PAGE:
United States District Court, D. South Carolina
April 13, 2015
Robert B. Campbell, Petitioner,
Warden Cartledge, Respondent.
MARY G. LEWIS, District Judge.
Petitioner Robert B. Campbell, ("Petitioner"), a self-represented state prisoner, filed the instant petition for a writ of habeas corpus pursuant to 28 U.S.C. § 2254. (ECF No. 1). In accordance with 28 U.S.C. § 636(b)(1)(B) and Local Civil Rule 73.02(B)(2)(c), D.S.C., this matter was referred to United States Magistrate Judge Paige J. Gossett for review of post-trial petitions for relief and a Report and Recommendation ("Report").
On February 5, 2015 the Magistrate Judge issued a Report, (ECF No. 8), recommending that the Petition be dismissed without prejudice and without requiring Respondent to file a return, as a successive petition filed without prior authorization from the United States Court of Appeals for the Fourth Circuit. Petitioner filed an Objection to the Report on February 23, 2015. (ECF No. 12). The matter is now ripe for review.
The Magistrate Judge makes only a recommendation to this Court. The recommendation has no presumptive weight, and the responsibility to make a final determination remains with the Court. See Mathews v. Weber, 423 U.S. 261 (1976). The Court is charged with making a de novo determination of any portion of the Report of the Magistrate Judge to which a specific objection is made. The Court may accept, reject, or modify, in whole or in part, the recommendation made by the Magistrate Judge or recommit the matter to the Magistrate Judge with instructions. See 28 U.S.C. § 636(b). In the absence of a timely filed Objection, a district court need not conduct a de novo review, but instead must "only satisfy itself that there is no clear error on the face of the record in order to accept the recommendation." Diamond v. Colonial Life & Acc. Ins. Co., 416 F.3d 310, 315 (4th Cir. 2005).
In light of the standards set forth above, the Court has reviewed, de novo, the Report and the Petitioner's Objections. The Court has undertaken this de novo review, even though Petitioner's "Objections" are non-specific in nature and do not meaningfully address the core grounds cited by the Magistrate Judge for dismissal (i.e. the successive nature of Petitioner's filing). As the Magistrate Judge clearly sets out, Petitioner must obtain a Pre-Filing Authorization from the United States Court of Appeals before this Court may consider a second or successive petition.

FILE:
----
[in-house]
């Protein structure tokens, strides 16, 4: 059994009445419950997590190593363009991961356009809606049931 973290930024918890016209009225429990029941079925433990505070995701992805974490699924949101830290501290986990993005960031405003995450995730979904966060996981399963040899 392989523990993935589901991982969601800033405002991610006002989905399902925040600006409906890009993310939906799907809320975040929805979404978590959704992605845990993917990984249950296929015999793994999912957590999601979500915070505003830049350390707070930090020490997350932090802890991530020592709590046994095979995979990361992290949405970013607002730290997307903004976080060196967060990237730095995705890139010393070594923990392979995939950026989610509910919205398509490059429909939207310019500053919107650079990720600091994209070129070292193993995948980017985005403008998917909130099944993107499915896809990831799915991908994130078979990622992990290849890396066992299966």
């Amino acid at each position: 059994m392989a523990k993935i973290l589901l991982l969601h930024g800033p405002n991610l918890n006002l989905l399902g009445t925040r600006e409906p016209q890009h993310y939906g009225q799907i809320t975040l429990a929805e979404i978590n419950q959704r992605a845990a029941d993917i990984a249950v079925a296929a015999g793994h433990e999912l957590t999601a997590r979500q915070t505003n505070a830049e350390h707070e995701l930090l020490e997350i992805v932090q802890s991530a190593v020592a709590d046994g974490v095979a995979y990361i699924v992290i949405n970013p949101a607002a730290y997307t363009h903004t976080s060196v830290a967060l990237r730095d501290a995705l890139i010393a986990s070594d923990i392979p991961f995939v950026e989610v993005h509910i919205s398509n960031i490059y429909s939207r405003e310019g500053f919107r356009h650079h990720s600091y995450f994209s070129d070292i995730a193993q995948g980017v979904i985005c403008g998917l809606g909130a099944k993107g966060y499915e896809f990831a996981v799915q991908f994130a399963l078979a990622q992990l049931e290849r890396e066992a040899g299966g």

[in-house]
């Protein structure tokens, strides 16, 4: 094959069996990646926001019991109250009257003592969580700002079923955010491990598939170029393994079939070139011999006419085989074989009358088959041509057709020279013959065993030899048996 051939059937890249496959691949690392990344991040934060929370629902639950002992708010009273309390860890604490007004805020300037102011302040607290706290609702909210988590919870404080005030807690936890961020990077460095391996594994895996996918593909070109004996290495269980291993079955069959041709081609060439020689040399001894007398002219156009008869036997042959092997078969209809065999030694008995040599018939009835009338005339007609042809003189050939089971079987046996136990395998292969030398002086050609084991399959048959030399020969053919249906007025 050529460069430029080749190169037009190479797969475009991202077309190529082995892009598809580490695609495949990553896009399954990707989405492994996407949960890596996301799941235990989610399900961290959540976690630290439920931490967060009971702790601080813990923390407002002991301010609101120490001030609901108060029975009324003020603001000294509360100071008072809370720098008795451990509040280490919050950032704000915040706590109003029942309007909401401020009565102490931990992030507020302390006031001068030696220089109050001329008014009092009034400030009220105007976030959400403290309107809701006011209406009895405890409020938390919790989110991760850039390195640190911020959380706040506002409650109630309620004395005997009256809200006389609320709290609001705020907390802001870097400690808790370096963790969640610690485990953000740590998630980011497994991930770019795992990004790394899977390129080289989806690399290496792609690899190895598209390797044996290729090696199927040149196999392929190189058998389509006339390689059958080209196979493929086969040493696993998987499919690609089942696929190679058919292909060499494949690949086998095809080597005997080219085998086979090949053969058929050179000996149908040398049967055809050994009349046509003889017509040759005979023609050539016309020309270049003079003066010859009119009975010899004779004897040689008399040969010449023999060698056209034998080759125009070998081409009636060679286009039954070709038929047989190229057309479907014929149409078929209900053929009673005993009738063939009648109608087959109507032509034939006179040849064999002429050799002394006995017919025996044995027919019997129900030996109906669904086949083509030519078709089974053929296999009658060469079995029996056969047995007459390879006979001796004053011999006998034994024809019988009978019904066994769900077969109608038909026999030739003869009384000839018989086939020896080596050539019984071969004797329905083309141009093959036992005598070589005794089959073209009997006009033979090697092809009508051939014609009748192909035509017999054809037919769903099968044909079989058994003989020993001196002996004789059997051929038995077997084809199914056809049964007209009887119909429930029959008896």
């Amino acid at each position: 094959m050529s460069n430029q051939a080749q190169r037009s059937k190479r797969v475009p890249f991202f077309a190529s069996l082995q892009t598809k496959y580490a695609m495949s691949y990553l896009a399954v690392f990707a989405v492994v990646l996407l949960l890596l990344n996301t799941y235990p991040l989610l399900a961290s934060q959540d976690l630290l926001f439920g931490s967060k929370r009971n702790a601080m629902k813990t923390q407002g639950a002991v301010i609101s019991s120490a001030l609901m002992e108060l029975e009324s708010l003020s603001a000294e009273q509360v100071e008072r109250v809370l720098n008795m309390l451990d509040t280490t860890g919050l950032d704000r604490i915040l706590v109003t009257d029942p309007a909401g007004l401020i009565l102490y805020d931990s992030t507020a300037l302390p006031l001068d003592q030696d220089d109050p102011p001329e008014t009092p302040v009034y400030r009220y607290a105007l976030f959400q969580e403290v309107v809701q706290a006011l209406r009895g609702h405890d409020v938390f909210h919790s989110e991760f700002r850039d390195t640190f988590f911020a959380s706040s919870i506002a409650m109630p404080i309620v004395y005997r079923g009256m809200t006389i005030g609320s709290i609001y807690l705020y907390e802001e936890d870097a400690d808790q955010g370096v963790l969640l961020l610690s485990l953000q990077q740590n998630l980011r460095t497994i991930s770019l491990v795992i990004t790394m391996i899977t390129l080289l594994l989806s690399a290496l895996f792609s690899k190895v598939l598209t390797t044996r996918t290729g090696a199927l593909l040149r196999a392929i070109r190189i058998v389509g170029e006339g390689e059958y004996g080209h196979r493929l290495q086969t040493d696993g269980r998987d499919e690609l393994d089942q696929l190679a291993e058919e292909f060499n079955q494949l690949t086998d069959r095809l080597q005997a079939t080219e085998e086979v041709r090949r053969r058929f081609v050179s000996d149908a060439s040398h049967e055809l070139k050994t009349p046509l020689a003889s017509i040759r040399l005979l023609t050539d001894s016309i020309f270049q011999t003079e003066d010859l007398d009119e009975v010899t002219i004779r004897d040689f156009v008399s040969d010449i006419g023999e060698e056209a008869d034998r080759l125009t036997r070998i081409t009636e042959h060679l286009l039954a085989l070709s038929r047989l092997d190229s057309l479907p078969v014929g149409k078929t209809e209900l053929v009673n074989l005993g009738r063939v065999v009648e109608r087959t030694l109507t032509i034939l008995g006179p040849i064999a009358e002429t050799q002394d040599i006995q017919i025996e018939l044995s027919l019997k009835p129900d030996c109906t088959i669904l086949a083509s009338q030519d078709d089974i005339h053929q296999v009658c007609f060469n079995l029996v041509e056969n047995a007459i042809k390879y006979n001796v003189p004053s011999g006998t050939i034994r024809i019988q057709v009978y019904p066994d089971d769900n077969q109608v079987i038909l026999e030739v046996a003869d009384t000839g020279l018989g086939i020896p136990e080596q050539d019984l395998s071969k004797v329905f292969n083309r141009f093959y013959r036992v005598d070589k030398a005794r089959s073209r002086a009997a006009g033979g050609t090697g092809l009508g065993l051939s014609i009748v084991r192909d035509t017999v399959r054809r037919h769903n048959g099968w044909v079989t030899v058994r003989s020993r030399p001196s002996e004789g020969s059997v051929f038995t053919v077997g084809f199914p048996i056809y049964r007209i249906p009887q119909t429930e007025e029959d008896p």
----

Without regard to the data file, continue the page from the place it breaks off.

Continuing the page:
For the forgoing reasons, the Court concurs with the analysis of the Magistrate Judge and adopts the Report and incorporates it herein by reference, (ECF No. 8), overruling Petitioner's Objections. Petitioner's Petition for a Writ of Habeas Corpus is thereby DISMISSED without prejudice and without requiring Respondent to file a return. Additionally, Petitioner's subsequentlyfiled Motion to Appoint Counsel, (ECF No. 14), is appropriately terminated as MOOT.
Certificate of Appealability
The governing law provides that:
(2) A certificate of appealability may issue... only if the applicant has made a substantial showing of the denial of a constitutional right.
(3) The certificate of appealability... shall indicate which specific issue or issues satisfy the showing required by paragraph (2).
28 U.S.C. § 2253©. A prisoner satisfies the standard by demonstrating that reasonable jurists would find this court's assessment of his constitutional claims debatable or wrong and that any dispositive procedural ruling by the district court is likewise debatable. See Miller-El v. Cockrell, 537 U.S. 322, 336, 123 S.Ct. 1029, 154 L.Ed.2d 931 (2003); Rose v. Lee, 252 F.3d 676, 683 (4th Cir.2001). In this case, the legal standard for the issuance of a certificate of appealability has not been met. Therefore, a certificate of appealability is DENIED.
IT IS SO ORDERED.